The infection of making wooden archery tackle can launch some folks into reading everything they can find about trees that make good bows or arrows. That leads to seeing potential material in places that wouldn’t have been noticed by a healthy mind. There’s that straight-grained whateverit- is that trims the interior doors at church. That well-aged wainscoting in the sanctuary. And power poles. Lots of them are made of spruce or Douglas fir.
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A large deer proudly stands on a small hillock, slightly hidden by a copse of summer birch trees. Its massive antlers are clearly framed in a gap in the leaves against a shimmering blue sky. Two hunters, Og and his neighbour, Ug, dressed only in loin cloths, silently creep toward it, although heavily laden with rocks.
Og stops, points and whispers, “Ug, I’ll creep around to the right of the deer.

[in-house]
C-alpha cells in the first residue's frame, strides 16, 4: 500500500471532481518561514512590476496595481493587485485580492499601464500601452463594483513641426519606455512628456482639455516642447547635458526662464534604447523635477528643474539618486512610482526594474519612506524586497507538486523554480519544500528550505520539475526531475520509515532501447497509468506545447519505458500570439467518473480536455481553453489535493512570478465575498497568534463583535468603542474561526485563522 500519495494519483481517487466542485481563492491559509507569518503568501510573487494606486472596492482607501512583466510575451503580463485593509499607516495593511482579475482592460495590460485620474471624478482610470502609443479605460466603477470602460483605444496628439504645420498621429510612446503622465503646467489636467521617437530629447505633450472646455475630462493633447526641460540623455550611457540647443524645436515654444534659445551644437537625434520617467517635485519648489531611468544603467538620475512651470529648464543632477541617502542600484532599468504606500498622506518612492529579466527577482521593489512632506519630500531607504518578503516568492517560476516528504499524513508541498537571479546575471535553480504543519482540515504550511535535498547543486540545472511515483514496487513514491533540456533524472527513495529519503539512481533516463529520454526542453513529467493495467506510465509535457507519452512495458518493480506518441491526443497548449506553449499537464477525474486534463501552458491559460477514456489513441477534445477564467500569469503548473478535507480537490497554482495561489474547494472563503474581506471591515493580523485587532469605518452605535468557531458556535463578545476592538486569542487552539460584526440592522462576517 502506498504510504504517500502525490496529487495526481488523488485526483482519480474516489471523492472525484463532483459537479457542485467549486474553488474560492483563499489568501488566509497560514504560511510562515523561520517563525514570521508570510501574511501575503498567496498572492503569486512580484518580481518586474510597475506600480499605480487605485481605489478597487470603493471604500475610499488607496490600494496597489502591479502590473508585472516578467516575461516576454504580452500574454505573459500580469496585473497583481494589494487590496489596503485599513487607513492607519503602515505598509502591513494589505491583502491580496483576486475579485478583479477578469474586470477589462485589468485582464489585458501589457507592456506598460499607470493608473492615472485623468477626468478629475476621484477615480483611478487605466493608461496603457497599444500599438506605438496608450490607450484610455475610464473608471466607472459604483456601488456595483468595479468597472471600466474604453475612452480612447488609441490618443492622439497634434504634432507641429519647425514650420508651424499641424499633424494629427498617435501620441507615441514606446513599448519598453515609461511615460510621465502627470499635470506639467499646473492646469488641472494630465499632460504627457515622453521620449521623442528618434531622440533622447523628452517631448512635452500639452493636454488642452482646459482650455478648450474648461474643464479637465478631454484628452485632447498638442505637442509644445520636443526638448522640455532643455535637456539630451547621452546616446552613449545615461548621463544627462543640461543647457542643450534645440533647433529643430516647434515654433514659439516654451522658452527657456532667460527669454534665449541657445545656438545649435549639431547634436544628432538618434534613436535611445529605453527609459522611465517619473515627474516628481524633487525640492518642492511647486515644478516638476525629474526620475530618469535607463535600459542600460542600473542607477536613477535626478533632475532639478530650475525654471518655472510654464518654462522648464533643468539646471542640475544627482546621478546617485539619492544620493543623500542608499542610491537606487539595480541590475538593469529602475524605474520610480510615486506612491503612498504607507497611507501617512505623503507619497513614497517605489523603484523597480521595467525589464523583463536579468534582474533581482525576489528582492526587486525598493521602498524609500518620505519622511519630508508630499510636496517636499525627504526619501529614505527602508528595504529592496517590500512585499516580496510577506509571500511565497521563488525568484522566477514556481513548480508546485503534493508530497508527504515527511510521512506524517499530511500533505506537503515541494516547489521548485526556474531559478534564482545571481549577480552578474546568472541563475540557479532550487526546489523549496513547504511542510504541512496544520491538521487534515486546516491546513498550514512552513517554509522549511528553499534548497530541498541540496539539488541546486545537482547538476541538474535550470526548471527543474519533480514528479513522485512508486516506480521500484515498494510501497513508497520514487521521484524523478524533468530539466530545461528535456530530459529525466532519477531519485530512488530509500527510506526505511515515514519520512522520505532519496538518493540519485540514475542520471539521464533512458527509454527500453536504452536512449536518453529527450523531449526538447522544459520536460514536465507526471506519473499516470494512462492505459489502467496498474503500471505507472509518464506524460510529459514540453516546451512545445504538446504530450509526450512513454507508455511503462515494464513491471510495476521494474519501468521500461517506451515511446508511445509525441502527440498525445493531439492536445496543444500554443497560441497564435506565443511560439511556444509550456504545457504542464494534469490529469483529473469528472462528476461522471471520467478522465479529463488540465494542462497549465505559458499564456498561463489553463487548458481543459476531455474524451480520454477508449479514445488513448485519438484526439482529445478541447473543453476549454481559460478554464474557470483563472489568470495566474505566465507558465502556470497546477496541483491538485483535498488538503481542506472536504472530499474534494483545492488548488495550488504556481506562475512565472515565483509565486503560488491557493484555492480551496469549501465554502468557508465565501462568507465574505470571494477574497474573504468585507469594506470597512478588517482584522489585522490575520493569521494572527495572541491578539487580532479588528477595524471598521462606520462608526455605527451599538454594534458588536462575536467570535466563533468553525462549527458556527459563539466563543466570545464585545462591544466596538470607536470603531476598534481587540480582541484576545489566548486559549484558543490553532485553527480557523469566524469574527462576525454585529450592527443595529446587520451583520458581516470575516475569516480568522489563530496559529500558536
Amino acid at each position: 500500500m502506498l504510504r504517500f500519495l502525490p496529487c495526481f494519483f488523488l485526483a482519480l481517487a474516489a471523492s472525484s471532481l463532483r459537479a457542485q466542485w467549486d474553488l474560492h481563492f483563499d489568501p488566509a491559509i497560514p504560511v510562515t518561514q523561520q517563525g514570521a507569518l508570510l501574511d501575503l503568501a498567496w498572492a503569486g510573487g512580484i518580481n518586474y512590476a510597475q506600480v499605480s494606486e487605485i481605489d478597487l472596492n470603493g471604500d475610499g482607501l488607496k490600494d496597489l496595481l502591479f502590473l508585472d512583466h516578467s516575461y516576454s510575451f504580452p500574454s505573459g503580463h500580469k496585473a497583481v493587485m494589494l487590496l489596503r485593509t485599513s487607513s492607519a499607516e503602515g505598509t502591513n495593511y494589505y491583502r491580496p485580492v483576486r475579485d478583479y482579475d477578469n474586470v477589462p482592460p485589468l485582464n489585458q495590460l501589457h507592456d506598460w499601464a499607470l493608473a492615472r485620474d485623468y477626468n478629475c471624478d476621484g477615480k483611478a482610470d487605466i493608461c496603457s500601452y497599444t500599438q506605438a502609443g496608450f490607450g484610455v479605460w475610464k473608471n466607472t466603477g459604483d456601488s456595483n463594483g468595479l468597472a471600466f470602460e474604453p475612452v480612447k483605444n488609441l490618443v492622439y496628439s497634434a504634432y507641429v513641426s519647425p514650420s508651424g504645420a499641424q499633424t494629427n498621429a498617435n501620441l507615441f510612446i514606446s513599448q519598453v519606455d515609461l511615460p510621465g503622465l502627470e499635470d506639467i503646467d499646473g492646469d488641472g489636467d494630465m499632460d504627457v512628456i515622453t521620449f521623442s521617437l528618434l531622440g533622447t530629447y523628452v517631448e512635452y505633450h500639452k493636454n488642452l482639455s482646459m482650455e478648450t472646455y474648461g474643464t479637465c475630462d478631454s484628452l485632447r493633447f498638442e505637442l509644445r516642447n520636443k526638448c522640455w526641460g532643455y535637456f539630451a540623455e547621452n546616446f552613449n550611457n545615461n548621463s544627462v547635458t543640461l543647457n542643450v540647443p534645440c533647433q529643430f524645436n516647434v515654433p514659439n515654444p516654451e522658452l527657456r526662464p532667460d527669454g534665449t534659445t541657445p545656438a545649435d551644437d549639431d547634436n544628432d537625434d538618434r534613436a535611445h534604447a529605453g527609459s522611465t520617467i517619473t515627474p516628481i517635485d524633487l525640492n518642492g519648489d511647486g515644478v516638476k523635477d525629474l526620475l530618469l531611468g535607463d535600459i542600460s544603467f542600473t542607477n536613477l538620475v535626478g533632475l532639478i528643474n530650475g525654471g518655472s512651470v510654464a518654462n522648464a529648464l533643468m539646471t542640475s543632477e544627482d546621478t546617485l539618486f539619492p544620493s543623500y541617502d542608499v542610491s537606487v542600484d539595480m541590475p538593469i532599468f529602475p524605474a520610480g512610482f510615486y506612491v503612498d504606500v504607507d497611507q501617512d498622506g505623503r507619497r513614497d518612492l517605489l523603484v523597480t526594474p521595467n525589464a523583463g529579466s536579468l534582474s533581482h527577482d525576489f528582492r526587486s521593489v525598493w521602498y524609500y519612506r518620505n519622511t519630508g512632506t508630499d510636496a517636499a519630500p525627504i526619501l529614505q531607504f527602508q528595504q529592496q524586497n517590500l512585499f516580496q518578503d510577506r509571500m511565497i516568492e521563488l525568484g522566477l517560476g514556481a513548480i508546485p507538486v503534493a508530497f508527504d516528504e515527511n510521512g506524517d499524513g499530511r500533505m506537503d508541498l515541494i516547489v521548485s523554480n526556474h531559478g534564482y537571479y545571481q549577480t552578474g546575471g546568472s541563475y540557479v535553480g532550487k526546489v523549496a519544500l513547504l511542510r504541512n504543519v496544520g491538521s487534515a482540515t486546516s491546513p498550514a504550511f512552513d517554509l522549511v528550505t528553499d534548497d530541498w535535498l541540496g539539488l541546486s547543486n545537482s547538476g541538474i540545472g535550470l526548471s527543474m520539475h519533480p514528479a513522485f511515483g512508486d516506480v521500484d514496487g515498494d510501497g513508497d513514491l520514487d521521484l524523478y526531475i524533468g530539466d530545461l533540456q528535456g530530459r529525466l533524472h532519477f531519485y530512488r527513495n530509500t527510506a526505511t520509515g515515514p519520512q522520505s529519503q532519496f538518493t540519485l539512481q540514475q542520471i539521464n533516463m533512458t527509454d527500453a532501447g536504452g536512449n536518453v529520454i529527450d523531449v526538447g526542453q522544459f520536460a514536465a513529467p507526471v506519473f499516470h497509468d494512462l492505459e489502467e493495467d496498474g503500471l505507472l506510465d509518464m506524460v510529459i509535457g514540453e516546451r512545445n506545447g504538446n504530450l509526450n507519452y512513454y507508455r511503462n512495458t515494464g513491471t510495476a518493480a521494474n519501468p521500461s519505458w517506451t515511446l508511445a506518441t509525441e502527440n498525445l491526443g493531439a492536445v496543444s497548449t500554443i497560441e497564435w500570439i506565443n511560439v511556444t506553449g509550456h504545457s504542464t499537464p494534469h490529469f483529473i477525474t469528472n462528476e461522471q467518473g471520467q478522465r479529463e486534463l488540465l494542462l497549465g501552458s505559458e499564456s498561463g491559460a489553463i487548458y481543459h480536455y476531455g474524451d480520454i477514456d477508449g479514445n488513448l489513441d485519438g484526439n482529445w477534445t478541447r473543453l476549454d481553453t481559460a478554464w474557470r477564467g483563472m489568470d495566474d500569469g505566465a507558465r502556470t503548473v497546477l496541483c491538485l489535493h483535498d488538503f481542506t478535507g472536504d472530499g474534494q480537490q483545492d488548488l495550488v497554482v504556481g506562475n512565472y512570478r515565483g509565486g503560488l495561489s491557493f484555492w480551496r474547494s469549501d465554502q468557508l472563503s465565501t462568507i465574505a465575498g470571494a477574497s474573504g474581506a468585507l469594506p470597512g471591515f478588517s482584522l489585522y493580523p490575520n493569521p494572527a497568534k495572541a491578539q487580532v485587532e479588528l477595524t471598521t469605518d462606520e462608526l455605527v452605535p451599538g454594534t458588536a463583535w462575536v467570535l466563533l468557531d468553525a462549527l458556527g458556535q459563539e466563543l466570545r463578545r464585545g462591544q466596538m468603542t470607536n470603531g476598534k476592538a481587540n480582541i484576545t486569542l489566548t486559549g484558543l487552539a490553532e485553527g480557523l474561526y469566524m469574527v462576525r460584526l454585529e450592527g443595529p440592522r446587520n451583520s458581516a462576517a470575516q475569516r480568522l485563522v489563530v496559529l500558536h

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There has been a large revival of people building and hunting with wood bows in the last decade. By wood bow, I mean a bow made from a single piece of wood, often referred to as a “self bow.” I don’t know if this is due to a conscious movement by many to get more in touch with their hunting roots, a rebellion by some against the constant onslaught of modern technology, or the result of older, more experienced hunters attempting to augment their enjoyment of the hunt by increasing the challenge.
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It was just past midnight when an aged hunter cried out in severe pain. It happened as he tried to find a better position on his pallet to rest. His body hurt all over, but never had the pain been as intense as it was now. Lying on his back and then rolling over on his left or right side offered little relief. He felt as if there was an enormous snake-like kink inside of his body that needed to be straightened out. Since his bed had become a torture chamber instead of a haven of rest, he decided that if he could not sleep, he would go for a walk.
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Oct/Nov 2016 Edition in this issue:

Blended Season by Tony Kinton

Tracks in the Snow by Ryan Gill

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